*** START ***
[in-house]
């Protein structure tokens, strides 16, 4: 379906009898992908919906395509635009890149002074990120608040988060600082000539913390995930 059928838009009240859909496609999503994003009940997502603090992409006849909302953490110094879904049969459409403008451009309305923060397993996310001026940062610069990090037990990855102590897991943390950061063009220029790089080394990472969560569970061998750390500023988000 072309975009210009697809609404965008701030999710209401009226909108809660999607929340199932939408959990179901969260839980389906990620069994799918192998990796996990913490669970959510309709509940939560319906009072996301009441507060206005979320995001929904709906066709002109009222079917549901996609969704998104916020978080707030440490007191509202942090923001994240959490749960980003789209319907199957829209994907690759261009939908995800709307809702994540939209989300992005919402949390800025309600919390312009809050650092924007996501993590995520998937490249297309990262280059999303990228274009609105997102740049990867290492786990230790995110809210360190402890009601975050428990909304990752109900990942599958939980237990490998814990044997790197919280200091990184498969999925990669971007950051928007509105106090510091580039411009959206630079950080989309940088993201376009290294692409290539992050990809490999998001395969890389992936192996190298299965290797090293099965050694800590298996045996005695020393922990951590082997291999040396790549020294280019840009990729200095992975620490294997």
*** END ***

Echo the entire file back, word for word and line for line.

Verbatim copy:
[in-house]
């Protein structure tokens, strides 16, 4: 379906009898992908919906395509635009890149002074990120608040988060600082000539913390995930 059928838009009240859909496609999503994003009940997502603090992409006849909302953490110094879904049969459409403008451009309305923060397993996310001026940062610069990090037990990855102590897991943390950061063009220029790089080394990472969560569970061998750390500023988000 072309975009210009697809609404965008701030999710209401009226909108809660999607929340199932939408959990179901969260839980389906990620069994799918192998990796996990913490669970959510309709509940939560319906009072996301009441507060206005979320995001929904709906066709002109009222079917549901996609969704998104916020978080707030440490007191509202942090923001994240959490749960980003789209319907199957829209994907690759261009939908995800709307809702994540939209989300992005919402949390800025309600919390312009809050650092924007996501993590995520998937490249297309990262280059999303990228274009609105997102740049990867290492786990230790995110809210360190402890009601975050428990909304990752109900990942599958939980237990490998814990044997790197919280200091990184498969999925990669971007950051928007509105106090510091580039411009959206630079950080989309940088993201376009290294692409290539992050990809490999998001395969890389992936192996190298299965290797090293099965050694800590298996045996005695020393922990951590082997291999040396790549020294280019840009990729200095992975620490294997």